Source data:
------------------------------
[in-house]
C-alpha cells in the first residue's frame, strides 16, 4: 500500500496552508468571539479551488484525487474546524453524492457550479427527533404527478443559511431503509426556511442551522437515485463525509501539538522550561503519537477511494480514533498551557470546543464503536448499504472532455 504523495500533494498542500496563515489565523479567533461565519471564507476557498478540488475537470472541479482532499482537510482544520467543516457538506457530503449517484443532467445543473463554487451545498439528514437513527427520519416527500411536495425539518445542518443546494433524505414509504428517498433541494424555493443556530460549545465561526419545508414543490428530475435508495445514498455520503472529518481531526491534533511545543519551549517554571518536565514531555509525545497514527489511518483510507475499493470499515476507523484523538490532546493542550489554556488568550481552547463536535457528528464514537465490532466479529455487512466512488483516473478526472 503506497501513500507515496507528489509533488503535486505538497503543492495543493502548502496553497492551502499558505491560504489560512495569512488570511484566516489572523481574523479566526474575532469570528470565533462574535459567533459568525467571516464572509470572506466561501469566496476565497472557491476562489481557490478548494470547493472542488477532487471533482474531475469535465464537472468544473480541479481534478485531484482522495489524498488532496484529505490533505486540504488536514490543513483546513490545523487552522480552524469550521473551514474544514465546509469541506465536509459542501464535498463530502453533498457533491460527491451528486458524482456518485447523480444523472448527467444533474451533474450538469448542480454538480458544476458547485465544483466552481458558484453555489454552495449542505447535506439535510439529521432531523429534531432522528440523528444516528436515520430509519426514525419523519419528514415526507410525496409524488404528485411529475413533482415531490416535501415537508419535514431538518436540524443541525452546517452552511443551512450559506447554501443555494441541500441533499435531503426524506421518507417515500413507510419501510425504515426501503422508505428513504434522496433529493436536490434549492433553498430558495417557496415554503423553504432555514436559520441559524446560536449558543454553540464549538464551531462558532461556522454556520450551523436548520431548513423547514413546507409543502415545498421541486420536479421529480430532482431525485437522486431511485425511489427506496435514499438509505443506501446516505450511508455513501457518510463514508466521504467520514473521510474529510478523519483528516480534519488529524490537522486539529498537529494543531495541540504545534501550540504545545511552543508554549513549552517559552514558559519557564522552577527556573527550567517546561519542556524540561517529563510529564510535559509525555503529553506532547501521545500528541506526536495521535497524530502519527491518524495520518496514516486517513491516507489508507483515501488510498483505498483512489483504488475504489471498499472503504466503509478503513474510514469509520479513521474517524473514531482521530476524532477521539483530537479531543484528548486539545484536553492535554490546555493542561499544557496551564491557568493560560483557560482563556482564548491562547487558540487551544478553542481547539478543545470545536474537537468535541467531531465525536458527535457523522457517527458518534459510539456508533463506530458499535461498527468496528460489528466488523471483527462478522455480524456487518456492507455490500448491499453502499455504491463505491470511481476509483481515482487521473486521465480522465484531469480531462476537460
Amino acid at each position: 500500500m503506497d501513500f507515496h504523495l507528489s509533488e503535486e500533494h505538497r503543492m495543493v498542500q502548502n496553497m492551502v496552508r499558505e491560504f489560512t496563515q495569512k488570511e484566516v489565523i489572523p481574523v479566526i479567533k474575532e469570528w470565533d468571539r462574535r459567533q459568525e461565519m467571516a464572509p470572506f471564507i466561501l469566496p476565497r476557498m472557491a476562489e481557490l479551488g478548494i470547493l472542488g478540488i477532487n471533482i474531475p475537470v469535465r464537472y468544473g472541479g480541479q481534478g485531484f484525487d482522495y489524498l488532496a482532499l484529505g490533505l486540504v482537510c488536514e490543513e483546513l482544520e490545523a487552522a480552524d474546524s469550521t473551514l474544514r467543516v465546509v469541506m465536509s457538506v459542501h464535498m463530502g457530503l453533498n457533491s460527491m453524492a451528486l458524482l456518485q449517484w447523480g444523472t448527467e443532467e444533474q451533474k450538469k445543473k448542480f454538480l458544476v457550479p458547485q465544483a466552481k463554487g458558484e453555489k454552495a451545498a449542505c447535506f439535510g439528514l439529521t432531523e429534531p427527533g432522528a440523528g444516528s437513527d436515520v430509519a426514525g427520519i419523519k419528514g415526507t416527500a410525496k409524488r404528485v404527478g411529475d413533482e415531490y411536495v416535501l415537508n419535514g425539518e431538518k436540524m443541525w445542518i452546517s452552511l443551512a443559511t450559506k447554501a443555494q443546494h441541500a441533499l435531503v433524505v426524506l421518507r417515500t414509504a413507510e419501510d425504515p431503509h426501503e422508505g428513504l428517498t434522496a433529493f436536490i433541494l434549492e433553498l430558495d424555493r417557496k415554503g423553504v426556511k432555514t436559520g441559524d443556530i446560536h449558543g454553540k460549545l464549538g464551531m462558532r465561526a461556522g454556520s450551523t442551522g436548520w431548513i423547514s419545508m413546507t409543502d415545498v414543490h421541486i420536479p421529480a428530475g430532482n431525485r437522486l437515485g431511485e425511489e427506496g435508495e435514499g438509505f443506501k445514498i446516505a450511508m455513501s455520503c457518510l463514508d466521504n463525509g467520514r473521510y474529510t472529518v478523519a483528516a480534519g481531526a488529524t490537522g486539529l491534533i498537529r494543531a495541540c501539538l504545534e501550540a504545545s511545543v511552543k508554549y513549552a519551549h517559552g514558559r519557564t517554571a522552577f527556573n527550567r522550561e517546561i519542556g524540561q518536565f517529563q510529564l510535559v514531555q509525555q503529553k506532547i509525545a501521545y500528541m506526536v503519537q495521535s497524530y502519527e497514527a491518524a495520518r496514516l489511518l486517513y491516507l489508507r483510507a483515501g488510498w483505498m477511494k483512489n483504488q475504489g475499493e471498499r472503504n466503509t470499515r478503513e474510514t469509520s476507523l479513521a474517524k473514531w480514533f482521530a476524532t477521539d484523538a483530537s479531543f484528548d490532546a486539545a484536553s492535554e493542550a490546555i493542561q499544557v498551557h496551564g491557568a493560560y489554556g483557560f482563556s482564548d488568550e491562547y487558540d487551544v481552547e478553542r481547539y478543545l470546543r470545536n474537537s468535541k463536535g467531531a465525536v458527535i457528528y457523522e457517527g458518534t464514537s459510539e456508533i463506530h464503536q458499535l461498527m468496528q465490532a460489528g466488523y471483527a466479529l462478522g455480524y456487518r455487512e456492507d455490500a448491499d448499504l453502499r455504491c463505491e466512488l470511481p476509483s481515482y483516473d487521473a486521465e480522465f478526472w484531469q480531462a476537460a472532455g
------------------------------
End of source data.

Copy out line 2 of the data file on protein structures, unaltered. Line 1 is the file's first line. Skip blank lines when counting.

C-alpha cells in the first residue's frame, strides 16, 4: 500500500496552508468571539479551488484525487474546524453524492457550479427527533404527478443559511431503509426556511442551522437515485463525509501539538522550561503519537477511494480514533498551557470546543464503536448499504472532455 504523495500533494498542500496563515489565523479567533461565519471564507476557498478540488475537470472541479482532499482537510482544520467543516457538506457530503449517484443532467445543473463554487451545498439528514437513527427520519416527500411536495425539518445542518443546494433524505414509504428517498433541494424555493443556530460549545465561526419545508414543490428530475435508495445514498455520503472529518481531526491534533511545543519551549517554571518536565514531555509525545497514527489511518483510507475499493470499515476507523484523538490532546493542550489554556488568550481552547463536535457528528464514537465490532466479529455487512466512488483516473478526472 503506497501513500507515496507528489509533488503535486505538497503543492495543493502548502496553497492551502499558505491560504489560512495569512488570511484566516489572523481574523479566526474575532469570528470565533462574535459567533459568525467571516464572509470572506466561501469566496476565497472557491476562489481557490478548494470547493472542488477532487471533482474531475469535465464537472468544473480541479481534478485531484482522495489524498488532496484529505490533505486540504488536514490543513483546513490545523487552522480552524469550521473551514474544514465546509469541506465536509459542501464535498463530502453533498457533491460527491451528486458524482456518485447523480444523472448527467444533474451533474450538469448542480454538480458544476458547485465544483466552481458558484453555489454552495449542505447535506439535510439529521432531523429534531432522528440523528444516528436515520430509519426514525419523519419528514415526507410525496409524488404528485411529475413533482415531490416535501415537508419535514431538518436540524443541525452546517452552511443551512450559506447554501443555494441541500441533499435531503426524506421518507417515500413507510419501510425504515426501503422508505428513504434522496433529493436536490434549492433553498430558495417557496415554503423553504432555514436559520441559524446560536449558543454553540464549538464551531462558532461556522454556520450551523436548520431548513423547514413546507409543502415545498421541486420536479421529480430532482431525485437522486431511485425511489427506496435514499438509505443506501446516505450511508455513501457518510463514508466521504467520514473521510474529510478523519483528516480534519488529524490537522486539529498537529494543531495541540504545534501550540504545545511552543508554549513549552517559552514558559519557564522552577527556573527550567517546561519542556524540561517529563510529564510535559509525555503529553506532547501521545500528541506526536495521535497524530502519527491518524495520518496514516486517513491516507489508507483515501488510498483505498483512489483504488475504489471498499472503504466503509478503513474510514469509520479513521474517524473514531482521530476524532477521539483530537479531543484528548486539545484536553492535554490546555493542561499544557496551564491557568493560560483557560482563556482564548491562547487558540487551544478553542481547539478543545470545536474537537468535541467531531465525536458527535457523522457517527458518534459510539456508533463506530458499535461498527468496528460489528466488523471483527462478522455480524456487518456492507455490500448491499453502499455504491463505491470511481476509483481515482487521473486521465480522465484531469480531462476537460